On “Which Will,” he’s singing to a woman he knows he’ll never get (“Which will you take now, if you won’t take me?”). It’s sad, but has some pretty guitar playing. “Horn” is a very brief instrumental with sparse notes, many of them way up the neck of the guitar. It’s a melody that would sound great on the koto, a Japanese stringed instrument. “Things Behind The Sun” is among his most beautiful and haunting melodies, and I love when it shifts to an optimistic tone (“Take your time and you’ll be fine and say a prayer for the people there…”). Musically, there’s not a lot going on in the song “Know,” with a short, muted guitar figure repeated throughout. It also has some depressing lyrics (“Know that I love you, know I don’t care; You know that I see you, you know I’m not there”). He’s down on himself again for “Parasite” (“…take a look, you may see me on the ground, for I am the parasite of this town”), but his vocals are controlled and powerful, like he’s right there on the other side of the speakers. “Ride” (also listed as “Free Ride”) and “Harvest Breed” both feature nice guitar playing, but I didn’t find anything exceptional about them. The album closes on a relatively optimistic note with “From The Morning,” with some great finger picked guitar and upbeat lyrics (“A day once dawned and it was beautiful”; “Then the night she fell, and the air was beautiful”). It’s a lovely way to close out his official discography. This is one of those albums that creates a particular mood, so under the right circumstances it’s amazing, and at other times too depressing, but there’s no denying that it’s an incredibly powerful collection of songs.
Years after his death in 1974, his record company released a collection of previously unreleased songs called Time Of No Reply (1986). The first four songs were recorded during sessions for Five Leaves Left. The title track, “Time Of No Reply,” is stark and haunting but not depressing. “I Was Made To Love Magic” features an orchestral arrangement that’s a little sweet and syrupy, but has some dark lyrics (“I was born to love no one, no one to love me”). “Joey” is a slight song that didn’t make much of an impression. “Clothes Of Sand” feels a bit like “Fruit Tree” but isn’t nearly as powerful. I also have no idea what the title of the song means. I prefer this bare-bones version of “Man In A Shed” over the album version, but it’s still a minor song. “Mayfair” has a nice bouncy melody that reminds me of Simon & Garfunkel’s “The 59th Street Bridge Song (Feelin’ Groovy).” The version of “The Thoughts Of Mary Jane” here is elevated by Richard Thompson’s lead guitar, which gives it a different flavor than the album version. “Been Smoking Too Long” is a great little bluesy song that clearly shows the influence of Bert Jansch. The last four songs were recorded in February 1974, and they were Nick Drake’s final recordings. None of them are as essential as anything from the three official albums, but they’re all worthwhile. “Rider On The Wheel” has some exquisite guitar picking and typically beautiful vocals. “Black Eyed Dog” has him singing in a higher register, with a little quavering in his voice. There’s sparse guitar and dark lyrics (“I’m growing old and I wanna go home and I don’t wanna know”). Although I really like this recording, it’s too bad it didn’t receive a fuller arrangement. “Hanging On A Star” is a simple song with bitter lyrics about his lack of fame (“Why leave me hanging on a star when you deem me so high?”). “Voice From The Mountain” closes out this collection with a simple guitar pattern and a couple of long verses, as well as lyrics that could be interpreted as a cry for help (“Tell me my friend, my friend, tell me with love; Where can it end, it end, the voice from above?”).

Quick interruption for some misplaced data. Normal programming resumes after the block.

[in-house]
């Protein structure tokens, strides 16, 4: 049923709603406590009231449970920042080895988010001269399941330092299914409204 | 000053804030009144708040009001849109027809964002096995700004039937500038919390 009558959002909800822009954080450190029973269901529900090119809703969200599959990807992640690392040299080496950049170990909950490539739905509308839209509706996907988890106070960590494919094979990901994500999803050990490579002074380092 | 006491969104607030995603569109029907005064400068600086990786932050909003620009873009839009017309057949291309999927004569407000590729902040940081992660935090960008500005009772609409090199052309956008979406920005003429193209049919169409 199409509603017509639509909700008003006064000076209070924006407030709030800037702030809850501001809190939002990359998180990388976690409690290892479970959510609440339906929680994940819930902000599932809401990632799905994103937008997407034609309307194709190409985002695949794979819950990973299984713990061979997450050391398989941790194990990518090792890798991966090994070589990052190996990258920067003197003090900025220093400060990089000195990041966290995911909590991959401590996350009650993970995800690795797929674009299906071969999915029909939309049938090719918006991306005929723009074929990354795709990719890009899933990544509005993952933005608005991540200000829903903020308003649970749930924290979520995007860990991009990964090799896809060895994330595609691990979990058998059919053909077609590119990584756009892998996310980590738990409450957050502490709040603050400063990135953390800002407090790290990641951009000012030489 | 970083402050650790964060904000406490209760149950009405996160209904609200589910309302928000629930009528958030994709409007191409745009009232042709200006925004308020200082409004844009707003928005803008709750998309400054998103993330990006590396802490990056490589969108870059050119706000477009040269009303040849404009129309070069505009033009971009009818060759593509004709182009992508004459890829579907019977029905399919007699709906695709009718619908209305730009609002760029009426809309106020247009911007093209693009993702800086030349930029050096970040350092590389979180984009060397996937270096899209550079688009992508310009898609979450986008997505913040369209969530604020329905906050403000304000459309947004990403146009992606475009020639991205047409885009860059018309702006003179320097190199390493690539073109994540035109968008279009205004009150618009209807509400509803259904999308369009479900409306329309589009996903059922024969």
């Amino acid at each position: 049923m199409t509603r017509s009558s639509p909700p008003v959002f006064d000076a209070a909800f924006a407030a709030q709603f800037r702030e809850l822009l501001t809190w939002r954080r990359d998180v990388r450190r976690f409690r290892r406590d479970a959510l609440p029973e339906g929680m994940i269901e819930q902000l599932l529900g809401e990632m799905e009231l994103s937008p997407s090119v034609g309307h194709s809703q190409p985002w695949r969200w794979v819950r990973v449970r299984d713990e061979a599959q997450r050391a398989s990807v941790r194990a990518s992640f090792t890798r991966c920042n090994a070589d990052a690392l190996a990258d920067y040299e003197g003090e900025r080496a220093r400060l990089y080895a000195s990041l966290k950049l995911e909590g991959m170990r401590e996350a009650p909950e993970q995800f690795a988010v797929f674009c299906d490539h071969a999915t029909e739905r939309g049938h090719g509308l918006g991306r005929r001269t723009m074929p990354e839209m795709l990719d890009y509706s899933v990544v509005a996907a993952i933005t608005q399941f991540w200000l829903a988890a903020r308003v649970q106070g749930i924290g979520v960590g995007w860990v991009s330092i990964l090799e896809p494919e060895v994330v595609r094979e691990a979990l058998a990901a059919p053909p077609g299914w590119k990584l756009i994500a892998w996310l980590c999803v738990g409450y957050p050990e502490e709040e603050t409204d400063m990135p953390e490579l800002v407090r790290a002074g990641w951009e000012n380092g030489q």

It’s a shame that Nick Drake didn’t live long enough to see himself become a key figure in modern music, as countless artists have now referenced him as a major influence. Sadly, the image of Nick Drake as a shy, quiet, clinically depressed introvert seems to be the way he’s constantly perceived, and although it became a major part of his persona, I don’t think he was always that way. Before the initial failure of his first two albums, he was another young musician dreaming of fame and fortune, and I believe that a lot of the melancholy lyrics on those albums were sung in character instead of being confessional. Since he didn’t perform in public very often, there aren’t many photos of him, and the majority of the photos that do exist perpetuate the myth of the sad, struggling artist. The two photos I’ve included here are among my favorites, as one shows him with a huge smile on his face, and the other has him posed with a camera, as though he’s turning the focus back on the listener. After all, the most important thing about Nick Drake was the music he gave us, and I’m happy that I finally got to know these albums in a way that I never did before. I also hope that by sharing my comments on these records, I’ve inspired some people to re-discover his music, or possibly check it out for the first time. If so, let me know what you think.